|Published by Michael Topple on Wed, 22 Jul 2020 11:12|
|Church Without Walls|
‘Soon afterwards Jesus went on through cities and villages, proclaiming and bringing the good news of the kingdom of God. The twelve were with him, as well as some women who had been cured of evil spirits and infirmities: Mary, called Magdalene, from whom seven demons had gone out, and Joanna, the wife of Herod’s steward Chuza, and Susanna, and many others, who provided for them out of their resources.’ Luke 8.1-3
Today is the day in the church calendar, a festival, when we particularly remember Mary Magdalene. All four gospels give her a unique place among Jesus’ followers. She was probably from Mandela by the Sea of Galilee, and she is described as having been healed by Jesus before accompanying him during his ministry, along with other faithful women. She stayed at the cross during Jesus’ crucifixion when most of the disciples had fled in fear, and she was the first among the disciples to see the resurrected Jesus at the tomb on Easter morning. Having seen him, she was given the task of taking the good news of the resurrected Jesus to the other disciples, earning her the title in the early church of ‘Apostle to the Apostles’, apostle meaning ‘one sent on a mission’.
Today I woke up feeling sad and tired because some very dear friends of mine - two couples in very different circumstances - have both had disappointments and are feeling discouraged. They are amongst many people who I know who have described themselves as feeling tired. Groaning, perhaps. Tired of the many changes which require a huge amount of responsibility and effort in the current COVID-19 environment, when many are still shielding and vulnerable. When is the right time to go out? Who should we see? Should we meet in the house or in the garden or neither? Can we go to church and worship with our church family? If my elderly father is unwell, should I stay in isolation so I can support him? These are real and very confusing questions in a time where alertness and resilience is required. And yet things are beginning to open up. There is hope of a new vaccine and there have been very few cases of people testing positive for Coronavirus in our area. Hope.
So how does this connect with the festival of Mary Magdalene? The words ‘Don’t give up’, come to mind. And a phrase which I mentioned in Sunday’s service ‘Please be patient, God hasn’t finished with me yet’, which was imprinted on wristbands in the recent past with in the letters: PBPGHFWMY. Many would have taken one look at the demon possessed Mary of Magdela and judged her to be a loose living, sinful woman, not to be associated with. Jesus didn’t. He recognised in her the desire to be free from her past life of oppression and sin, and to be redeemed, made clean, healed and to start afresh. He restored her, mind, body and spirit, and treated her with love and dignity. He enabled her to be part of his close team of disciples, working together with him, supporting Jesus and the twelve, along with other woman ‘out of their resources’. He anointed her, as she had anointed his feet with perfumed oil before his passion (suffering) and death. He gave her the vocation and the important task of ‘Apostle to the Apostles’.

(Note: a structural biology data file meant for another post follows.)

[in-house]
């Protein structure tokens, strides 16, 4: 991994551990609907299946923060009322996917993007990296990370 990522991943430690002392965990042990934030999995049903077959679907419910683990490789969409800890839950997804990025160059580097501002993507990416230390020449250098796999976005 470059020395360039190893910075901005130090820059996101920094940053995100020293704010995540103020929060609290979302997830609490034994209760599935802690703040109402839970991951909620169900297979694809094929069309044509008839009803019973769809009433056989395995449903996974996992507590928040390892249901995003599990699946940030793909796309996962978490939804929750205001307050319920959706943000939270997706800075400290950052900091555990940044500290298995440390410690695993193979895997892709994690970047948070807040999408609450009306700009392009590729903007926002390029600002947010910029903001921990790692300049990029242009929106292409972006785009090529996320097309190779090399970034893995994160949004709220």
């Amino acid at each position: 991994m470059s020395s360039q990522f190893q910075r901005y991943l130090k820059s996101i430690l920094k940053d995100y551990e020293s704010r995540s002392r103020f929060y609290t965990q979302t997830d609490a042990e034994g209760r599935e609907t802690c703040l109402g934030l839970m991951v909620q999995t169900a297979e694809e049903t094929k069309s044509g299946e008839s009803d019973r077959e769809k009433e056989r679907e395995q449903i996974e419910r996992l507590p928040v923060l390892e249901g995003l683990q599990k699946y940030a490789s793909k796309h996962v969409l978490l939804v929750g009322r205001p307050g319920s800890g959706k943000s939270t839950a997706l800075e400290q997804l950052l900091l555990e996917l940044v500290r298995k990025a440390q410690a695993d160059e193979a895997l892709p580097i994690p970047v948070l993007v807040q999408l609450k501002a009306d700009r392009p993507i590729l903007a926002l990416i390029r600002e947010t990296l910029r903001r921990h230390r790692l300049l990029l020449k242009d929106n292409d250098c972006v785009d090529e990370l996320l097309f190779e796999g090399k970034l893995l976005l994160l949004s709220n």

Nobody is beyond the reach of the loving-kindness of God. Nobody is worthless. Everybody is loved and valued and can be healed, restored and sent out by Jesus, whose transforming presence is at work in each of us today, as we come to him. But please be patient. Don’t give up. Transformation takes time.
The Collect of the day is
whose Son restored Mary Magdalene
to health of mind and body
and called her to be a witness to his resurrection:
forgive our sins and heal us by your grace,
that we may serve you in the power of his risen life;
who is alive and reigns with you,
in the unity of the Holy Spirit,
one God, now and for ever. Amen.